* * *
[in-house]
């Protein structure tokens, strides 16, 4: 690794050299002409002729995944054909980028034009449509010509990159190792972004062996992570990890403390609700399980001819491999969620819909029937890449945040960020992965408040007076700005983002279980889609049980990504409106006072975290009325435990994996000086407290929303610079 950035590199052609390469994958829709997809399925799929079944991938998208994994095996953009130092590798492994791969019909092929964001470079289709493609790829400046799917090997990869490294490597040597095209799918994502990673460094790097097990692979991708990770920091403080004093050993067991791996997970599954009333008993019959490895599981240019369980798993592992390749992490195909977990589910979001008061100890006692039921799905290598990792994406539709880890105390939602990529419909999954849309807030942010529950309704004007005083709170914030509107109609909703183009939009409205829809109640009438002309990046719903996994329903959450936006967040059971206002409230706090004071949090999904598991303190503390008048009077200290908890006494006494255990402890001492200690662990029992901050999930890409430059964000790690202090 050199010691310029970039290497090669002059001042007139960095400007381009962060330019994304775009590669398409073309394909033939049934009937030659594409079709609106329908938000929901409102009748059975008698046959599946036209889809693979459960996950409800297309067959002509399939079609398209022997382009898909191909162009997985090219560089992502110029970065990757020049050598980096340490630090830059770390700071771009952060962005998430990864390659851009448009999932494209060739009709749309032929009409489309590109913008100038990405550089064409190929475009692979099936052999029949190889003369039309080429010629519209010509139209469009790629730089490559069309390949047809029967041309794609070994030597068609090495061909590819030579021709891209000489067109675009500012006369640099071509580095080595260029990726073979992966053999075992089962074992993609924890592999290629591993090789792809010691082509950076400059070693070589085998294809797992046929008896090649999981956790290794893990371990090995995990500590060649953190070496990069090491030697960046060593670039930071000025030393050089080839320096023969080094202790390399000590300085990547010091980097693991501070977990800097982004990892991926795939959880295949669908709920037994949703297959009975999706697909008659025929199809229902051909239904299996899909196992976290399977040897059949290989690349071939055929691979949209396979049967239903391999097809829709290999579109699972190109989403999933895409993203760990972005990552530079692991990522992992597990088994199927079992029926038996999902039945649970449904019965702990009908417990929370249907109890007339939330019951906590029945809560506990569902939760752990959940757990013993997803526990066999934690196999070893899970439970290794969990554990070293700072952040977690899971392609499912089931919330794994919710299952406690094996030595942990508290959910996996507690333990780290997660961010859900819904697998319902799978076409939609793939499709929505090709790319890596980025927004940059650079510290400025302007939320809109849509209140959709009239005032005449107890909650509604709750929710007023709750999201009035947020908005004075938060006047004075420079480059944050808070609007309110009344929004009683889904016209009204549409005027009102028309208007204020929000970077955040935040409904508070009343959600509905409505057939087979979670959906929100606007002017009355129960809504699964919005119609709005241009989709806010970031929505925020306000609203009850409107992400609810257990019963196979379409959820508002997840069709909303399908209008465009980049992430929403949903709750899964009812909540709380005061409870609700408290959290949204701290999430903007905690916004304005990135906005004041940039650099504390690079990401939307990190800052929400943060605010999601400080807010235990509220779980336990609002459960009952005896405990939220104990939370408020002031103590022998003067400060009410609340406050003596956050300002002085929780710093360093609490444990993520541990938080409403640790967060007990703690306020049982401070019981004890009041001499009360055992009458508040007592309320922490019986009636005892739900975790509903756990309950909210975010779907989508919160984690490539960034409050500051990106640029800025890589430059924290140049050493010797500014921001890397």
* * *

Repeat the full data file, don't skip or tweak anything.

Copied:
[in-house]
């Protein structure tokens, strides 16, 4: 690794050299002409002729995944054909980028034009449509010509990159190792972004062996992570990890403390609700399980001819491999969620819909029937890449945040960020992965408040007076700005983002279980889609049980990504409106006072975290009325435990994996000086407290929303610079 950035590199052609390469994958829709997809399925799929079944991938998208994994095996953009130092590798492994791969019909092929964001470079289709493609790829400046799917090997990869490294490597040597095209799918994502990673460094790097097990692979991708990770920091403080004093050993067991791996997970599954009333008993019959490895599981240019369980798993592992390749992490195909977990589910979001008061100890006692039921799905290598990792994406539709880890105390939602990529419909999954849309807030942010529950309704004007005083709170914030509107109609909703183009939009409205829809109640009438002309990046719903996994329903959450936006967040059971206002409230706090004071949090999904598991303190503390008048009077200290908890006494006494255990402890001492200690662990029992901050999930890409430059964000790690202090 050199010691310029970039290497090669002059001042007139960095400007381009962060330019994304775009590669398409073309394909033939049934009937030659594409079709609106329908938000929901409102009748059975008698046959599946036209889809693979459960996950409800297309067959002509399939079609398209022997382009898909191909162009997985090219560089992502110029970065990757020049050598980096340490630090830059770390700071771009952060962005998430990864390659851009448009999932494209060739009709749309032929009409489309590109913008100038990405550089064409190929475009692979099936052999029949190889003369039309080429010629519209010509139209469009790629730089490559069309390949047809029967041309794609070994030597068609090495061909590819030579021709891209000489067109675009500012006369640099071509580095080595260029990726073979992966053999075992089962074992993609924890592999290629591993090789792809010691082509950076400059070693070589085998294809797992046929008896090649999981956790290794893990371990090995995990500590060649953190070496990069090491030697960046060593670039930071000025030393050089080839320096023969080094202790390399000590300085990547010091980097693991501070977990800097982004990892991926795939959880295949669908709920037994949703297959009975999706697909008659025929199809229902051909239904299996899909196992976290399977040897059949290989690349071939055929691979949209396979049967239903391999097809829709290999579109699972190109989403999933895409993203760990972005990552530079692991990522992992597990088994199927079992029926038996999902039945649970449904019965702990009908417990929370249907109890007339939330019951906590029945809560506990569902939760752990959940757990013993997803526990066999934690196999070893899970439970290794969990554990070293700072952040977690899971392609499912089931919330794994919710299952406690094996030595942990508290959910996996507690333990780290997660961010859900819904697998319902799978076409939609793939499709929505090709790319890596980025927004940059650079510290400025302007939320809109849509209140959709009239005032005449107890909650509604709750929710007023709750999201009035947020908005004075938060006047004075420079480059944050808070609007309110009344929004009683889904016209009204549409005027009102028309208007204020929000970077955040935040409904508070009343959600509905409505057939087979979670959906929100606007002017009355129960809504699964919005119609709005241009989709806010970031929505925020306000609203009850409107992400609810257990019963196979379409959820508002997840069709909303399908209008465009980049992430929403949903709750899964009812909540709380005061409870609700408290959290949204701290999430903007905690916004304005990135906005004041940039650099504390690079990401939307990190800052929400943060605010999601400080807010235990509220779980336990609002459960009952005896405990939220104990939370408020002031103590022998003067400060009410609340406050003596956050300002002085929780710093360093609490444990993520541990938080409403640790967060007990703690306020049982401070019981004890009041001499009360055992009458508040007592309320922490019986009636005892739900975790509903756990309950909210975010779907989508919160984690490539960034409050500051990106640029800025890589430059924290140049050493010797500014921001890397």